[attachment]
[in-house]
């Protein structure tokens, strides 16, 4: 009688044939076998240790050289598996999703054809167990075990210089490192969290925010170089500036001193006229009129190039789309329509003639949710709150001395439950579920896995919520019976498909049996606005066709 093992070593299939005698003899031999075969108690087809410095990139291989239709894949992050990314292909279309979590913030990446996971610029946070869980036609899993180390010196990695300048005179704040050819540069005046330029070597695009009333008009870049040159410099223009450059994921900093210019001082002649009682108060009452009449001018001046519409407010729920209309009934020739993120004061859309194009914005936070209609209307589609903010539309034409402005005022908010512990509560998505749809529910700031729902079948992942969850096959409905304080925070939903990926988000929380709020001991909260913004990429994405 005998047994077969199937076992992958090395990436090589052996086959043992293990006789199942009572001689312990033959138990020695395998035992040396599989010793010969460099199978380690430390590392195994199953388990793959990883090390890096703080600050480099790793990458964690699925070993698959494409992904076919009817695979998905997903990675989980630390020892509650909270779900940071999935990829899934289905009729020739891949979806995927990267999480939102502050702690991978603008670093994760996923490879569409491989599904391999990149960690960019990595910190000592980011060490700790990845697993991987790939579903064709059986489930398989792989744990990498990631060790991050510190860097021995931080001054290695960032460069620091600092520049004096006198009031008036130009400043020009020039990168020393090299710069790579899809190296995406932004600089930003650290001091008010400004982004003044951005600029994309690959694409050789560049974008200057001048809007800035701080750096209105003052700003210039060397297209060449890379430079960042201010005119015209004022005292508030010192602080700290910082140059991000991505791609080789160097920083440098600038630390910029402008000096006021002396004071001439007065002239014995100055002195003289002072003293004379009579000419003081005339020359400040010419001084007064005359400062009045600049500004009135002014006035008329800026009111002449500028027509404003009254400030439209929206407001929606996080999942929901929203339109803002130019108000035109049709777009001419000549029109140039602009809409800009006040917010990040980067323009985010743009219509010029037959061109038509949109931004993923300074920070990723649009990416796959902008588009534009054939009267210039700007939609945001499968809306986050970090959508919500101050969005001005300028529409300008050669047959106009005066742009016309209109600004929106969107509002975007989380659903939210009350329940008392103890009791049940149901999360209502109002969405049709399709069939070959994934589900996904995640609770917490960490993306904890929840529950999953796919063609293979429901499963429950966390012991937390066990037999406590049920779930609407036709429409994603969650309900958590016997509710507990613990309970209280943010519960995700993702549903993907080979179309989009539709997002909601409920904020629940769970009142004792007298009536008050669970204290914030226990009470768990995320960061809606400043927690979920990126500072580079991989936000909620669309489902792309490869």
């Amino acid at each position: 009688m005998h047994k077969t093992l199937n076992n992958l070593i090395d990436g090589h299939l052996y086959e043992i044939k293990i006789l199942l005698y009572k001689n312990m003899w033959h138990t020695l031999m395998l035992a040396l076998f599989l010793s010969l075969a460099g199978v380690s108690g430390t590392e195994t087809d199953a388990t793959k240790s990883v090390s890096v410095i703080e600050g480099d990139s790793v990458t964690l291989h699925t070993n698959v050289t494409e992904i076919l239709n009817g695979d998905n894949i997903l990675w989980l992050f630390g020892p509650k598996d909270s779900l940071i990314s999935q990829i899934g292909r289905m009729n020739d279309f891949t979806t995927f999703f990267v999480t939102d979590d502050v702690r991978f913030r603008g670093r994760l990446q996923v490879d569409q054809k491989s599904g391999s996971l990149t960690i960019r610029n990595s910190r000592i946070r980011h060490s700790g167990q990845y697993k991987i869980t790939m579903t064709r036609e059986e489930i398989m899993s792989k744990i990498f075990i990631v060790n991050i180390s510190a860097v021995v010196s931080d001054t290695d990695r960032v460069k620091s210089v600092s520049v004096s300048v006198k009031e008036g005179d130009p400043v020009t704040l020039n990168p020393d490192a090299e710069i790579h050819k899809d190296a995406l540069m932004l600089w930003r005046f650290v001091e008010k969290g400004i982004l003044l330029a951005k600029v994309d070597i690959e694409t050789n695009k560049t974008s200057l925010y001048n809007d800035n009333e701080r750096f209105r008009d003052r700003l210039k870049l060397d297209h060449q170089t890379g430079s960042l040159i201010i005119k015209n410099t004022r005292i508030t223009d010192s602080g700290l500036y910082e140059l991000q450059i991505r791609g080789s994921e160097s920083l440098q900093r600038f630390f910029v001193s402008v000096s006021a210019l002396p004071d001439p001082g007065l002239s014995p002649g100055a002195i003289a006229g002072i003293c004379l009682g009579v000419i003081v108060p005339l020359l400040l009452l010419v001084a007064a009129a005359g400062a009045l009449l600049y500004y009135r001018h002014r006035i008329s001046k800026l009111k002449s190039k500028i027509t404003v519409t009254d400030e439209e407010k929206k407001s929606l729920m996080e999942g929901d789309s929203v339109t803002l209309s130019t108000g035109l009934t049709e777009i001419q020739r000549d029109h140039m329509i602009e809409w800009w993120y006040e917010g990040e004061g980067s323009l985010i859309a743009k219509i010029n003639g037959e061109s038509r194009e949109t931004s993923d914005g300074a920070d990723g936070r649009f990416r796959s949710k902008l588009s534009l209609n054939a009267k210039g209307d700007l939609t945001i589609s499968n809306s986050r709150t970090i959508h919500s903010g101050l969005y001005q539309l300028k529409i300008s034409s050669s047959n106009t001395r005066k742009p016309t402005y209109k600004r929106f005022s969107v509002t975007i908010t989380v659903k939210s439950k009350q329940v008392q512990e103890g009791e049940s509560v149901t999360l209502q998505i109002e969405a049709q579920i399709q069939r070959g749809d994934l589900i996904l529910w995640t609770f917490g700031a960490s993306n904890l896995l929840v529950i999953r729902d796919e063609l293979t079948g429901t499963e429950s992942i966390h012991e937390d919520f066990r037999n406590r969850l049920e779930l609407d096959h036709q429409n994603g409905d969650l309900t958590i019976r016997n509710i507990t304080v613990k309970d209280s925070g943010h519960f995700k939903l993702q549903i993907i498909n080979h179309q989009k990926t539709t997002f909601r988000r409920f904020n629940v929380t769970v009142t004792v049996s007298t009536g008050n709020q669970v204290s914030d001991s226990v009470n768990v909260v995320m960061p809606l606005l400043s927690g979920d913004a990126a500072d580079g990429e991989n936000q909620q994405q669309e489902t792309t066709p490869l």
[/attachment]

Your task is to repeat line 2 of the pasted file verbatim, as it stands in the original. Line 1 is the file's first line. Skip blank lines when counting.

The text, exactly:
């Protein structure tokens, strides 16, 4: 009688044939076998240790050289598996999703054809167990075990210089490192969290925010170089500036001193006229009129190039789309329509003639949710709150001395439950579920896995919520019976498909049996606005066709 093992070593299939005698003899031999075969108690087809410095990139291989239709894949992050990314292909279309979590913030990446996971610029946070869980036609899993180390010196990695300048005179704040050819540069005046330029070597695009009333008009870049040159410099223009450059994921900093210019001082002649009682108060009452009449001018001046519409407010729920209309009934020739993120004061859309194009914005936070209609209307589609903010539309034409402005005022908010512990509560998505749809529910700031729902079948992942969850096959409905304080925070939903990926988000929380709020001991909260913004990429994405 005998047994077969199937076992992958090395990436090589052996086959043992293990006789199942009572001689312990033959138990020695395998035992040396599989010793010969460099199978380690430390590392195994199953388990793959990883090390890096703080600050480099790793990458964690699925070993698959494409992904076919009817695979998905997903990675989980630390020892509650909270779900940071999935990829899934289905009729020739891949979806995927990267999480939102502050702690991978603008670093994760996923490879569409491989599904391999990149960690960019990595910190000592980011060490700790990845697993991987790939579903064709059986489930398989792989744990990498990631060790991050510190860097021995931080001054290695960032460069620091600092520049004096006198009031008036130009400043020009020039990168020393090299710069790579899809190296995406932004600089930003650290001091008010400004982004003044951005600029994309690959694409050789560049974008200057001048809007800035701080750096209105003052700003210039060397297209060449890379430079960042201010005119015209004022005292508030010192602080700290910082140059991000991505791609080789160097920083440098600038630390910029402008000096006021002396004071001439007065002239014995100055002195003289002072003293004379009579000419003081005339020359400040010419001084007064005359400062009045600049500004009135002014006035008329800026009111002449500028027509404003009254400030439209929206407001929606996080999942929901929203339109803002130019108000035109049709777009001419000549029109140039602009809409800009006040917010990040980067323009985010743009219509010029037959061109038509949109931004993923300074920070990723649009990416796959902008588009534009054939009267210039700007939609945001499968809306986050970090959508919500101050969005001005300028529409300008050669047959106009005066742009016309209109600004929106969107509002975007989380659903939210009350329940008392103890009791049940149901999360209502109002969405049709399709069939070959994934589900996904995640609770917490960490993306904890929840529950999953796919063609293979429901499963429950966390012991937390066990037999406590049920779930609407036709429409994603969650309900958590016997509710507990613990309970209280943010519960995700993702549903993907080979179309989009539709997002909601409920904020629940769970009142004792007298009536008050669970204290914030226990009470768990995320960061809606400043927690979920990126500072580079991989936000909620669309489902792309490869």